Jolie goes into hospital for birth of twins
Paris - Brangelina's twins aren't here yet, but the big day is drawing closer.
The seafront Lenval hospital in Nice in the south of France said Tuesday that Angelina Jolie had checked in at its Santa Maria maternity clinic to be kept under doctors' surveillance and get some rest before she gives birth.
"There's no urgency. It's been planned for a long time," said Nadine Bauer, a hospital spokeswoman. "She's very well. Everything is fine."
"She is not on the verge of giving birth, not at all," she said. "It's not for right away."
The 33-year-old actress will almost certainly remain in the hospital until she gives birth, Bauer said. She said Jolie was admitted recently but would not say exactly when.
Jolie has said the babies are due in August, but twins are often born early. She and her partner, Brad Pitt, have four children: Maddox, 6; Pax, 4; Zahara, 3; and Shiloh, 2.
The Brangelina clan has been settling into a new home in the south of France.
Boy George nixes tour after visa denial
New York - Boy George's plans for a North American tour have run into some bad karma.
The Culture Club singer, whose given name is George O'Dowd, has canceled his summer plans after U.S. authorities denied him a visa to enter the country.
O'Dowd, 47, had planned to officially kick off his 25-city tour in Aspen, Colo., on July 10, and was to throw in a free concert at the New York City Department of Sanitation's Family Day in August. He worked for the department in 2006 while performing court-ordered community service in a drug case.
That didn't appear possible, though, when last week O'Dowd's managers issued a statement saying he had been refused a visa because he's awaiting trial in London on charges that he falsely imprisoned a man. The Sun newspaper reported in April that a 28-year-old man claimed he was chained and threatened at O'Dowd's London flat, where he had gone to work as a photo model.
The singer, whose hits include "Karma Chameleon," has pleaded not guilty.
Haysbert: '24' role may help Obama
Reno, Nev. - Dennis Haysbert likes to believe his portrayal as the first African-American U.S. president on Fox's "24" may have helped pave the way for Barack Obama.
"If anything, my portrayal of David Palmer, I think, may have helped open the eyes of the American people," said the actor, who has contributed $2,300 to the Illinois Democrat's presidential campaign.
"And I mean the American people from across the board - from the poorest to the richest, every color and creed, every religious base - to prove the possibility there could be an African-American president, a female president, any type of president that puts the people first," he said Tuesday.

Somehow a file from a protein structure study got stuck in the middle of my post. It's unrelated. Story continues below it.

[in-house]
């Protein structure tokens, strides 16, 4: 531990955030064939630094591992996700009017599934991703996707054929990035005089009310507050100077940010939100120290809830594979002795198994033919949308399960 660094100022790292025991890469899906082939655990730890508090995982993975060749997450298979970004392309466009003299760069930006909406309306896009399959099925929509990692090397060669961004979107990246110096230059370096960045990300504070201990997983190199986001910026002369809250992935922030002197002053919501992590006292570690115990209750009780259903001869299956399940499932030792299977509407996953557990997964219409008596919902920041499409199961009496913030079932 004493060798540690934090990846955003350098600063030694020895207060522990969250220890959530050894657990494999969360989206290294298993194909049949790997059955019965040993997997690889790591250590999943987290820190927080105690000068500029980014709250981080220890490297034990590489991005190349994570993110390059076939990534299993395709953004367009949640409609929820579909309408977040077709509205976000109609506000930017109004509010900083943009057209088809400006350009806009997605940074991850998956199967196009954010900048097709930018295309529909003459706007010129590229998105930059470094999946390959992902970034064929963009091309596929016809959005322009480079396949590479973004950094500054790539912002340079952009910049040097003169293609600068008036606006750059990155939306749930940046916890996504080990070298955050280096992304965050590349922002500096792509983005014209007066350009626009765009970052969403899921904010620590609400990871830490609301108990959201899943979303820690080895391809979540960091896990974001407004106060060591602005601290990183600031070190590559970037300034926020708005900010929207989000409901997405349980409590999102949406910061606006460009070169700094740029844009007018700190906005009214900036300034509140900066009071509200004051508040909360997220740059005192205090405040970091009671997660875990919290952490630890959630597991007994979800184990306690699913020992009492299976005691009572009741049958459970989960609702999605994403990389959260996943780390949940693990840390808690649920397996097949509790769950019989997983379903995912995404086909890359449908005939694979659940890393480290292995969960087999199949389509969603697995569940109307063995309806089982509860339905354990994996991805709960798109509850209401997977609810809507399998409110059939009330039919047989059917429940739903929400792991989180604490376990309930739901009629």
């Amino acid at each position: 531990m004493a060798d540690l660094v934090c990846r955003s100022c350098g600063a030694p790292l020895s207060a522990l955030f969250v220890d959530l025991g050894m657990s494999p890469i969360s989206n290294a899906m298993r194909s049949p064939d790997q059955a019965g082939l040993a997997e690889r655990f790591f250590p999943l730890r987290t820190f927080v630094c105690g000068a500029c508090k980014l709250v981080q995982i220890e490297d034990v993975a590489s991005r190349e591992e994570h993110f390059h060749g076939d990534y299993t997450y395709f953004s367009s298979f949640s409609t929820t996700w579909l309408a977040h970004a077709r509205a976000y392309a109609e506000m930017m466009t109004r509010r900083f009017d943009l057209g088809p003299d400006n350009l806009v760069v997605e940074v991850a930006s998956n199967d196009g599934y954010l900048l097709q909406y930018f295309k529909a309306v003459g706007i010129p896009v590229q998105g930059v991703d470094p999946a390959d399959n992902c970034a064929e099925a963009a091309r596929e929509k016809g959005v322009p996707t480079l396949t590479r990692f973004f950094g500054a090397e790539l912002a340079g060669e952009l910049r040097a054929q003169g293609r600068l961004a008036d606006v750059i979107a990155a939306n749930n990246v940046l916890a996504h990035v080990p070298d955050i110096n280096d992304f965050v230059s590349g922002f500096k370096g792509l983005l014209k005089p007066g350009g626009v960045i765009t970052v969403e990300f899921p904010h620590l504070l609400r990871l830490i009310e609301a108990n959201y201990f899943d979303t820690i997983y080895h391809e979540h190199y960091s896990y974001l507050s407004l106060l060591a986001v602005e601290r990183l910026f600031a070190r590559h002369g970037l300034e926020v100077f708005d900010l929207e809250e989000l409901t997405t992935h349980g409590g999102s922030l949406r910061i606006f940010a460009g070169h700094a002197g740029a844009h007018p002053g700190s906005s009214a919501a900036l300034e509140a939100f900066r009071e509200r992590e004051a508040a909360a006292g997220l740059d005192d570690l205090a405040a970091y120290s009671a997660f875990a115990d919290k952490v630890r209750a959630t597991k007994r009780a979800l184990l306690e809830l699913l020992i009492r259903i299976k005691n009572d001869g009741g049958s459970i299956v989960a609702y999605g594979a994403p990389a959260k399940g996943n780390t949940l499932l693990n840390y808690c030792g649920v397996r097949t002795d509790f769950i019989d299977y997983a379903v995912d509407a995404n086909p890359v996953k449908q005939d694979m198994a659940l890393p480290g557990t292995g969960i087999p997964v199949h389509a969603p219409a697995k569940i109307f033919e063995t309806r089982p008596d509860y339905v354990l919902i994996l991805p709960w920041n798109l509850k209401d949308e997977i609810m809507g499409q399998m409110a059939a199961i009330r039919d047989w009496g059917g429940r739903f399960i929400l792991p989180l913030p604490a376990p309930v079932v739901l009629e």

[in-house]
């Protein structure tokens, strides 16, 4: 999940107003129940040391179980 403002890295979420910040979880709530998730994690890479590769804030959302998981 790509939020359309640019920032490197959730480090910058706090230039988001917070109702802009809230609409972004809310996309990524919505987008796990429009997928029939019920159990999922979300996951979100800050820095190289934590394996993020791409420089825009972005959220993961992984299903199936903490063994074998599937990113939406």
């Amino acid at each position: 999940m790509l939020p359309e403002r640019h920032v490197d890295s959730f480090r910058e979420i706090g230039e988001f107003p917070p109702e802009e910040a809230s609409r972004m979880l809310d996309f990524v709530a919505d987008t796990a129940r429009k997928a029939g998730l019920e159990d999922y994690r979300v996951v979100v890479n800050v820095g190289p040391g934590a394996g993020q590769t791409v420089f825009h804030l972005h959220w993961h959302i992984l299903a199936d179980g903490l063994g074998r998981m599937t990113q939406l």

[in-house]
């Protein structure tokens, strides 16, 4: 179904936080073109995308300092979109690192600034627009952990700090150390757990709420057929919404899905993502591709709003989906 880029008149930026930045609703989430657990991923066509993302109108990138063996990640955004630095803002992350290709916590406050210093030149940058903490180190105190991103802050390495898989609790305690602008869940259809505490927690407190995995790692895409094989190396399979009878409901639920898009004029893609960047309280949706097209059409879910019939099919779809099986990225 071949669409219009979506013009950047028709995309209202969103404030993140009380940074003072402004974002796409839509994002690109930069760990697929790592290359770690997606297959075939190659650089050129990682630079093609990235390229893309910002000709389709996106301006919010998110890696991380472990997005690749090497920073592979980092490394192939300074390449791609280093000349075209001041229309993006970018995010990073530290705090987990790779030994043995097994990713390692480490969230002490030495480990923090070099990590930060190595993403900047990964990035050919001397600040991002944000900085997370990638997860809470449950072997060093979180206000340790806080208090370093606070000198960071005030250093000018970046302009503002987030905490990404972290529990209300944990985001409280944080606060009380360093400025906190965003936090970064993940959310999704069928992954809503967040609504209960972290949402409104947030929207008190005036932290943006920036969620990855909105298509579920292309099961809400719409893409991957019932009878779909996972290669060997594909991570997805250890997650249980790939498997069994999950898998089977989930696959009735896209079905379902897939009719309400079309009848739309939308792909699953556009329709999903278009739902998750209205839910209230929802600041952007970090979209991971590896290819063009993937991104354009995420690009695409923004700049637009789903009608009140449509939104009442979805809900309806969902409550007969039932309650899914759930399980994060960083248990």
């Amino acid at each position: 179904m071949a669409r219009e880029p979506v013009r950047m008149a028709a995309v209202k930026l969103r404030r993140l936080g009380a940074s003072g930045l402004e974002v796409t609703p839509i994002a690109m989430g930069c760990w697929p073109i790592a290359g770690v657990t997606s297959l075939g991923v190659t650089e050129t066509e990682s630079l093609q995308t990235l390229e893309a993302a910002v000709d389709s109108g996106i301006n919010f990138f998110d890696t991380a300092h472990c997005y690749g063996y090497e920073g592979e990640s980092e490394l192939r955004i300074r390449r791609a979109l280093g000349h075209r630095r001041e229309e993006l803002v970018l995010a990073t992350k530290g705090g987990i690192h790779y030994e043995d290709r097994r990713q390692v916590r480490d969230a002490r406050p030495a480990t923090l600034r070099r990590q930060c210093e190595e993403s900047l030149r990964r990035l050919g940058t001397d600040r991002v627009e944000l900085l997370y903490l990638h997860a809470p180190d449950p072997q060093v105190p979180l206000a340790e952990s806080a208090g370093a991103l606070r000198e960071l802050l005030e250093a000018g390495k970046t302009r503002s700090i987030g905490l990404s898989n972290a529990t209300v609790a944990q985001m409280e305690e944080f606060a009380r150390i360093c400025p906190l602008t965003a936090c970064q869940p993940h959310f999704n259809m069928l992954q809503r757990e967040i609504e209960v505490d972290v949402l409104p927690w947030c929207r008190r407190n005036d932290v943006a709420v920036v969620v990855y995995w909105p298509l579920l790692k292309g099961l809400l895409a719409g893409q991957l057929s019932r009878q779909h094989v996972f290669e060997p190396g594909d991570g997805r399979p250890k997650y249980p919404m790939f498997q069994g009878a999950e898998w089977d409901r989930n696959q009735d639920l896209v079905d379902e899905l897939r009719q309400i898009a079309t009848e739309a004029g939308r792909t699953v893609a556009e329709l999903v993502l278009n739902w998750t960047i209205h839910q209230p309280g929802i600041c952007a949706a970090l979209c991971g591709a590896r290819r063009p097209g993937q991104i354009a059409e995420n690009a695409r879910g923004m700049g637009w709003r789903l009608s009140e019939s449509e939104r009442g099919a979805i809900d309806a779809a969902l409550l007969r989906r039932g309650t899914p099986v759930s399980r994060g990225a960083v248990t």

Haysbert, who now stars on "The Unit" on CBS, made his comments to reporters during a teleconference call promoting the upcoming American Century Celebrity Golf Championship at Lake Tahoe.
Rape charge dropped against Poison drummer
Jackson, Miss. - A rape charge against Rikki Rockett has been dropped after authorities determined that the Poison drummer was not in the state at the time of the alleged crime.
Authorities say they are now looking for a man with a history of passing himself off as a rock musician to pick up women.
Rockett was accused of raping a woman at a central Mississippi casino in September 2007 and arrested in March. The Neshoba County district attorney's office confirmed Tuesday that the charges were dropped.
Rockett said he was in California when the rape was alleged.
"I was with my fiance watching her try on wedding dresses," Rockett said in a Tuesday phone interview with The Associated Press from Salt Lake City, where Poison is preparing to launch a 49-date tour. "We've got eyewitnesses to that."
Police arrested Rockett, whose real name is Richard Ream, at Los Angeles International Airport upon his return from a concert in New Zealand in March. The 46-year-old said he's never been arrested before and feared his reputation would be ruined.
New York magazine founder Clay Felker dies
New York - Clay Felker, who revolutionized the magazine genre as founding editor of New York, bringing readers a smart, sassy mix of gossip and news that was replicated relentlessly across the country, died Tuesday. He was 82.
Felker died with his wife, writer Gail Sheehy, at his side at their New York City home after a battle with throat cancer, the magazine said.
"Those of us lucky enough to work in the house that he built are reminded every day of the depth of his genius," New York Editor-in-Chief Adam Moss said. "He created a kind of magazine that had never been seen before, told a kind of story that had never been told."
Felker's New York became indispensable in the 1960s and '70s for those craving the latest on the city's social scene, inside knowledge of its business and politics, and consumer tips from its endless "best of" lists.
Editors across the country adopted Felker's formula - co-founder Milton Glaser's bold layout designs and the equally non-traditional "new journalism" writing style of contributors like Tom Wolfe.